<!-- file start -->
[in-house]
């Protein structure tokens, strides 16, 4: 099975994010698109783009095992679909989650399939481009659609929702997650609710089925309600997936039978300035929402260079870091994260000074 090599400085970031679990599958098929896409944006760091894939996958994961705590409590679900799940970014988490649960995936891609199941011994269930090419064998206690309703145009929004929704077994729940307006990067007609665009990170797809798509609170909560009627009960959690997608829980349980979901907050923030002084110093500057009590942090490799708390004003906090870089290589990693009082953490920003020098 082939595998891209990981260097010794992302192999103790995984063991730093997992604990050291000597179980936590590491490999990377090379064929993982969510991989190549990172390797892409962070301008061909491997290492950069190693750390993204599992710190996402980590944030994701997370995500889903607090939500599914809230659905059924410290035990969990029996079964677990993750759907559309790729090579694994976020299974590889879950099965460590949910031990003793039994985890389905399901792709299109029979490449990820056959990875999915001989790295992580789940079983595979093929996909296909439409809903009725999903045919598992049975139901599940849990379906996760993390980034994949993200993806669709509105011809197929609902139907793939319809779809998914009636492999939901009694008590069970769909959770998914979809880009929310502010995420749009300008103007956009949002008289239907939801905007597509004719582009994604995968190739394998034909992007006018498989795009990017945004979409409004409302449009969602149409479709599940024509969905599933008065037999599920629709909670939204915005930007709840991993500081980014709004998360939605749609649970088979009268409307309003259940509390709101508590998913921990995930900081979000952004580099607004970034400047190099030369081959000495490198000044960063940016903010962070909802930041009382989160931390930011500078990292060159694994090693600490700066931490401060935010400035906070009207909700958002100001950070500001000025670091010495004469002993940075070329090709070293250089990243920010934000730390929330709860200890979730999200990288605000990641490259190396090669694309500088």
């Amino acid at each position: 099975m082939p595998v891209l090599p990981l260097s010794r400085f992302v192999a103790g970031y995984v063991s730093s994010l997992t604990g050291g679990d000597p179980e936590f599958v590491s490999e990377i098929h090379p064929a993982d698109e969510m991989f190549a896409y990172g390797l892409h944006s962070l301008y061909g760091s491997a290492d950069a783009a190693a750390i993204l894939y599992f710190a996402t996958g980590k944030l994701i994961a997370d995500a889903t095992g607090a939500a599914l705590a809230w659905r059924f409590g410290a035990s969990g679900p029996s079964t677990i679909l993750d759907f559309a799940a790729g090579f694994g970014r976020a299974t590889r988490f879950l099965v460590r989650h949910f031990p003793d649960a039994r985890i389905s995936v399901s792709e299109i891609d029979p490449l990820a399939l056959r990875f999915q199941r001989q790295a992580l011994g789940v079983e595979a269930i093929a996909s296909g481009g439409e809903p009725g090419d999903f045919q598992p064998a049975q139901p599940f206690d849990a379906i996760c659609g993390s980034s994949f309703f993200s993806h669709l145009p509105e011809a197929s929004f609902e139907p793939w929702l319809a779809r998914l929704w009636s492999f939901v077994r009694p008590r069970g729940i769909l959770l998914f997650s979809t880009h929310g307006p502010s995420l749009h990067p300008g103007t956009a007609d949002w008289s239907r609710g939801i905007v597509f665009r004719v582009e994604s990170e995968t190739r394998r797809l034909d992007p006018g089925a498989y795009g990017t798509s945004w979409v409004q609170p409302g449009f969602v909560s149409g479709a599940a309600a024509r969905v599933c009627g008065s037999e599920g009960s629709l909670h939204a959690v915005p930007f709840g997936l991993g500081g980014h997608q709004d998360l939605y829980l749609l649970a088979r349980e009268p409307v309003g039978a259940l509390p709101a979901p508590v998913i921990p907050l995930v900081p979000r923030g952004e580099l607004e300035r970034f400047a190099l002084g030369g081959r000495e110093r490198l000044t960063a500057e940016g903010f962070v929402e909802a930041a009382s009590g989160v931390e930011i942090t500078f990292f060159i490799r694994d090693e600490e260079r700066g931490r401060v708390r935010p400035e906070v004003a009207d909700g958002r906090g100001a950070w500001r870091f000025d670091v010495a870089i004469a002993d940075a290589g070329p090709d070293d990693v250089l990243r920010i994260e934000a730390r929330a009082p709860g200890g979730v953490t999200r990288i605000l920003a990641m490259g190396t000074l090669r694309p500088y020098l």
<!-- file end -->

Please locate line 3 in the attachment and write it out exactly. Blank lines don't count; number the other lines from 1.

């Amino acid at each position: 099975m082939p595998v891209l090599p990981l260097s010794r400085f992302v192999a103790g970031y995984v063991s730093s994010l997992t604990g050291g679990d000597p179980e936590f599958v590491s490999e990377i098929h090379p064929a993982d698109e969510m991989f190549a896409y990172g390797l892409h944006s962070l301008y061909g760091s491997a290492d950069a783009a190693a750390i993204l894939y599992f710190a996402t996958g980590k944030l994701i994961a997370d995500a889903t095992g607090a939500a599914l705590a809230w659905r059924f409590g410290a035990s969990g679900p029996s079964t677990i679909l993750d759907f559309a799940a790729g090579f694994g970014r976020a299974t590889r988490f879950l099965v460590r989650h949910f031990p003793d649960a039994r985890i389905s995936v399901s792709e299109i891609d029979p490449l990820a399939l056959r990875f999915q199941r001989q790295a992580l011994g789940v079983e595979a269930i093929a996909s296909g481009g439409e809903p009725g090419d999903f045919q598992p064998a049975q139901p599940f206690d849990a379906i996760c659609g993390s980034s994949f309703f993200s993806h669709l145009p509105e011809a197929s929004f609902e139907p793939w929702l319809a779809r998914l929704w009636s492999f939901v077994r009694p008590r069970g729940i769909l959770l998914f997650s979809t880009h929310g307006p502010s995420l749009h990067p300008g103007t956009a007609d949002w008289s239907r609710g939801i905007v597509f665009r004719v582009e994604s990170e995968t190739r394998r797809l034909d992007p006018g089925a498989y795009g990017t798509s945004w979409v409004q609170p409302g449009f969602v909560s149409g479709a599940a309600a024509r969905v599933c009627g008065s037999e599920g009960s629709l909670h939204a959690v915005p930007f709840g997936l991993g500081g980014h997608q709004d998360l939605y829980l749609l649970a088979r349980e009268p409307v309003g039978a259940l509390p709101a979901p508590v998913i921990p907050l995930v900081p979000r923030g952004e580099l607004e300035r970034f400047a190099l002084g030369g081959r000495e110093r490198l000044t960063a500057e940016g903010f962070v929402e909802a930041a009382s009590g989160v931390e930011i942090t500078f990292f060159i490799r694994d090693e600490e260079r700066g931490r401060v708390r935010p400035e906070v004003a009207d909700g958002r906090g100001a950070w500001r870091f000025d670091v010495a870089i004469a002993d940075a290589g070329p090709d070293d990693v250089l990243r920010i994260e934000a730390r929330a009082p709860g200890g979730v953490t999200r990288i605000l920003a990641m490259g190396t000074l090669r694309p500088y020098l």